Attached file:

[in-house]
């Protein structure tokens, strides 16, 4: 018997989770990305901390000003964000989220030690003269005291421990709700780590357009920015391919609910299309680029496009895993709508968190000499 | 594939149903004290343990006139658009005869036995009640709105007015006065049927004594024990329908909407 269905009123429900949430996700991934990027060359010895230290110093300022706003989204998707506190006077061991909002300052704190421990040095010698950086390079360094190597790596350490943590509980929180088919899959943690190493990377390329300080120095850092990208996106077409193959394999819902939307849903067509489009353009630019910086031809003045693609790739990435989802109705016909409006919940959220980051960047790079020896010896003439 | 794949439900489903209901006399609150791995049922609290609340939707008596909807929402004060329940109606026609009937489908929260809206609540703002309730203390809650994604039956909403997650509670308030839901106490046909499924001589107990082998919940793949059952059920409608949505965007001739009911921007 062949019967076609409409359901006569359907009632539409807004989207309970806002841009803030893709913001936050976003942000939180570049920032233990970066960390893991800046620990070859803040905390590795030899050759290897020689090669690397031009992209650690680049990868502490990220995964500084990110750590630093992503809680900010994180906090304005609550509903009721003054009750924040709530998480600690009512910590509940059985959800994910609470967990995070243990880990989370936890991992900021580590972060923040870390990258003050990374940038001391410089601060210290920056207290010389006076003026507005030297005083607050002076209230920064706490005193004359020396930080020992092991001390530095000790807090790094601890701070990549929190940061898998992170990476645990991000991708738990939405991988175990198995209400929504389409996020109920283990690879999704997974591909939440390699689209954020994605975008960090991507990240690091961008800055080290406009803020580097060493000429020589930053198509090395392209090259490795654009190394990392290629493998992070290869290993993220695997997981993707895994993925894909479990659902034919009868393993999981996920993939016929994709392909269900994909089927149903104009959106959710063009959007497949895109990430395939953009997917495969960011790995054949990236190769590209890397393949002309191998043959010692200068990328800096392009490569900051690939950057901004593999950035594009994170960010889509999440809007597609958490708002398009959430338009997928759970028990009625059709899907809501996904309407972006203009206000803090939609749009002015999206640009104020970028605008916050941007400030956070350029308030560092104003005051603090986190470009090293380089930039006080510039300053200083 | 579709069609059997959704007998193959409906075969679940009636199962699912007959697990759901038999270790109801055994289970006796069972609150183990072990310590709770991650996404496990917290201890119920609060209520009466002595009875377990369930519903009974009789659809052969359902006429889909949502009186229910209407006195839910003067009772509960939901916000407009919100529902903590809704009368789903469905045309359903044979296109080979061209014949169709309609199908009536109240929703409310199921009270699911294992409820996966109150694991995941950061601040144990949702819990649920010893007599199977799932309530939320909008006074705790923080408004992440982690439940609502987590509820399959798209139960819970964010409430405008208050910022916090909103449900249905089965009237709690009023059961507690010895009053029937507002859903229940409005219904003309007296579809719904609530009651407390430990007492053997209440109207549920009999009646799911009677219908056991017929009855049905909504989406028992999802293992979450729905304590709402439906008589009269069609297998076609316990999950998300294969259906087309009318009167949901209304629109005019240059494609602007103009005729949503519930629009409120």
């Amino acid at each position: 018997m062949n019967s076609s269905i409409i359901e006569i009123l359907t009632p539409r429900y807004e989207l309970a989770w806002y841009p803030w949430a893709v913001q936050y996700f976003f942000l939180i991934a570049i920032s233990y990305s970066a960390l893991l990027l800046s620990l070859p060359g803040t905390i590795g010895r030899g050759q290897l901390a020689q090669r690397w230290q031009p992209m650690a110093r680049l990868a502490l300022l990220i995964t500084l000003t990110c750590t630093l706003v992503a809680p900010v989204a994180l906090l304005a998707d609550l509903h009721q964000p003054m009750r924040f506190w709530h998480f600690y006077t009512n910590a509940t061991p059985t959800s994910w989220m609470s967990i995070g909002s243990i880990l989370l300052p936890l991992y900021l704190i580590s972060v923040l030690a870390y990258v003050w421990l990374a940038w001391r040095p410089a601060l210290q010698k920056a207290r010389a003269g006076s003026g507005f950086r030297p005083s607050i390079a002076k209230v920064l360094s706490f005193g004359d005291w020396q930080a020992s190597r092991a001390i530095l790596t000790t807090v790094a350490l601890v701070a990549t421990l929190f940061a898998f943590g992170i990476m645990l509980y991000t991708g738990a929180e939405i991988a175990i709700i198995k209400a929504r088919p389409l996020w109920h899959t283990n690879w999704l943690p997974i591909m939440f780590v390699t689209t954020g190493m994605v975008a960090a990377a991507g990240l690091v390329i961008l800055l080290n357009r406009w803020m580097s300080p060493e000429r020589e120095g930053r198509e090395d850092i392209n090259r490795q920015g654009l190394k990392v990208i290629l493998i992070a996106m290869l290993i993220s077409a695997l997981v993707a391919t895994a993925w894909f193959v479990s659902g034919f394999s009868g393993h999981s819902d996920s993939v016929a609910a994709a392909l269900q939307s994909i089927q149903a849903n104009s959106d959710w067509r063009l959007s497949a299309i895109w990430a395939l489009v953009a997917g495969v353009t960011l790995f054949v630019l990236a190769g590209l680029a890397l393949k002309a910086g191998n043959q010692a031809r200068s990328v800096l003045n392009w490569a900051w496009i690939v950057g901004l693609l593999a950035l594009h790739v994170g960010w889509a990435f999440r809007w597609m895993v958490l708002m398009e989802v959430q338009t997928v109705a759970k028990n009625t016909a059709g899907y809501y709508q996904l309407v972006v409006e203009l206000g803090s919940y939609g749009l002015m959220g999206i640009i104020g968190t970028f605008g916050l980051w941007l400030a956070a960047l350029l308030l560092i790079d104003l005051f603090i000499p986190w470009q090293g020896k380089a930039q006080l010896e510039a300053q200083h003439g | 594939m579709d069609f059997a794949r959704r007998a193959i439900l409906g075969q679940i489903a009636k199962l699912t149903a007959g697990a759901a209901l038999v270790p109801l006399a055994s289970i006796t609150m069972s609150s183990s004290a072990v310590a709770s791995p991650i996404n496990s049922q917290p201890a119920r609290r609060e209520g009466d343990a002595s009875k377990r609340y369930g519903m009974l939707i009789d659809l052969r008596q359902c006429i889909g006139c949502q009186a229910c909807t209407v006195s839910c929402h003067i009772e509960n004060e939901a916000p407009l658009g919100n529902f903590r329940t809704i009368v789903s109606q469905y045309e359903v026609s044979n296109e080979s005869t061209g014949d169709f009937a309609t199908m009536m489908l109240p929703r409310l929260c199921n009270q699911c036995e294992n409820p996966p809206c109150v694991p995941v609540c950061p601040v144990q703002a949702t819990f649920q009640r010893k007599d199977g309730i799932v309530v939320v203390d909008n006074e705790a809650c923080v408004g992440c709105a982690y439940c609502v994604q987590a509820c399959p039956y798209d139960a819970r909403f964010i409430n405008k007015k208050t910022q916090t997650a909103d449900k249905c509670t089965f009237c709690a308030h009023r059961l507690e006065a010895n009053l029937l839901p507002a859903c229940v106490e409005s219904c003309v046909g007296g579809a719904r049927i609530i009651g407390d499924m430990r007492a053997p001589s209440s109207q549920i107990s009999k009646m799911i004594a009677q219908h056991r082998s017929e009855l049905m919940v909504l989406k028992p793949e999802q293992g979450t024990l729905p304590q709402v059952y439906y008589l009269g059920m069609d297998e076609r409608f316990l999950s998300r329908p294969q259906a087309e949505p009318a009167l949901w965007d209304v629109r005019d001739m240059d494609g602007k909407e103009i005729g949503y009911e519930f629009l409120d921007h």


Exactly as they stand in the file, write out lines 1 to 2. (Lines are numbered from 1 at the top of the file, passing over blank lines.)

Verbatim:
[in-house]
């Protein structure tokens, strides 16, 4: 018997989770990305901390000003964000989220030690003269005291421990709700780590357009920015391919609910299309680029496009895993709508968190000499 | 594939149903004290343990006139658009005869036995009640709105007015006065049927004594024990329908909407 269905009123429900949430996700991934990027060359010895230290110093300022706003989204998707506190006077061991909002300052704190421990040095010698950086390079360094190597790596350490943590509980929180088919899959943690190493990377390329300080120095850092990208996106077409193959394999819902939307849903067509489009353009630019910086031809003045693609790739990435989802109705016909409006919940959220980051960047790079020896010896003439 | 794949439900489903209901006399609150791995049922609290609340939707008596909807929402004060329940109606026609009937489908929260809206609540703002309730203390809650994604039956909403997650509670308030839901106490046909499924001589107990082998919940793949059952059920409608949505965007001739009911921007 062949019967076609409409359901006569359907009632539409807004989207309970806002841009803030893709913001936050976003942000939180570049920032233990970066960390893991800046620990070859803040905390590795030899050759290897020689090669690397031009992209650690680049990868502490990220995964500084990110750590630093992503809680900010994180906090304005609550509903009721003054009750924040709530998480600690009512910590509940059985959800994910609470967990995070243990880990989370936890991992900021580590972060923040870390990258003050990374940038001391410089601060210290920056207290010389006076003026507005030297005083607050002076209230920064706490005193004359020396930080020992092991001390530095000790807090790094601890701070990549929190940061898998992170990476645990991000991708738990939405991988175990198995209400929504389409996020109920283990690879999704997974591909939440390699689209954020994605975008960090991507990240690091961008800055080290406009803020580097060493000429020589930053198509090395392209090259490795654009190394990392290629493998992070290869290993993220695997997981993707895994993925894909479990659902034919009868393993999981996920993939016929994709392909269900994909089927149903104009959106959710063009959007497949895109990430395939953009997917495969960011790995054949990236190769590209890397393949002309191998043959010692200068990328800096392009490569900051690939950057901004593999950035594009994170960010889509999440809007597609958490708002398009959430338009997928759970028990009625059709899907809501996904309407972006203009206000803090939609749009002015999206640009104020970028605008916050941007400030956070350029308030560092104003005051603090986190470009090293380089930039006080510039300053200083 | 579709069609059997959704007998193959409906075969679940009636199962699912007959697990759901038999270790109801055994289970006796069972609150183990072990310590709770991650996404496990917290201890119920609060209520009466002595009875377990369930519903009974009789659809052969359902006429889909949502009186229910209407006195839910003067009772509960939901916000407009919100529902903590809704009368789903469905045309359903044979296109080979061209014949169709309609199908009536109240929703409310199921009270699911294992409820996966109150694991995941950061601040144990949702819990649920010893007599199977799932309530939320909008006074705790923080408004992440982690439940609502987590509820399959798209139960819970964010409430405008208050910022916090909103449900249905089965009237709690009023059961507690010895009053029937507002859903229940409005219904003309007296579809719904609530009651407390430990007492053997209440109207549920009999009646799911009677219908056991017929009855049905909504989406028992999802293992979450729905304590709402439906008589009269069609297998076609316990999950998300294969259906087309009318009167949901209304629109005019240059494609602007103009005729949503519930629009409120």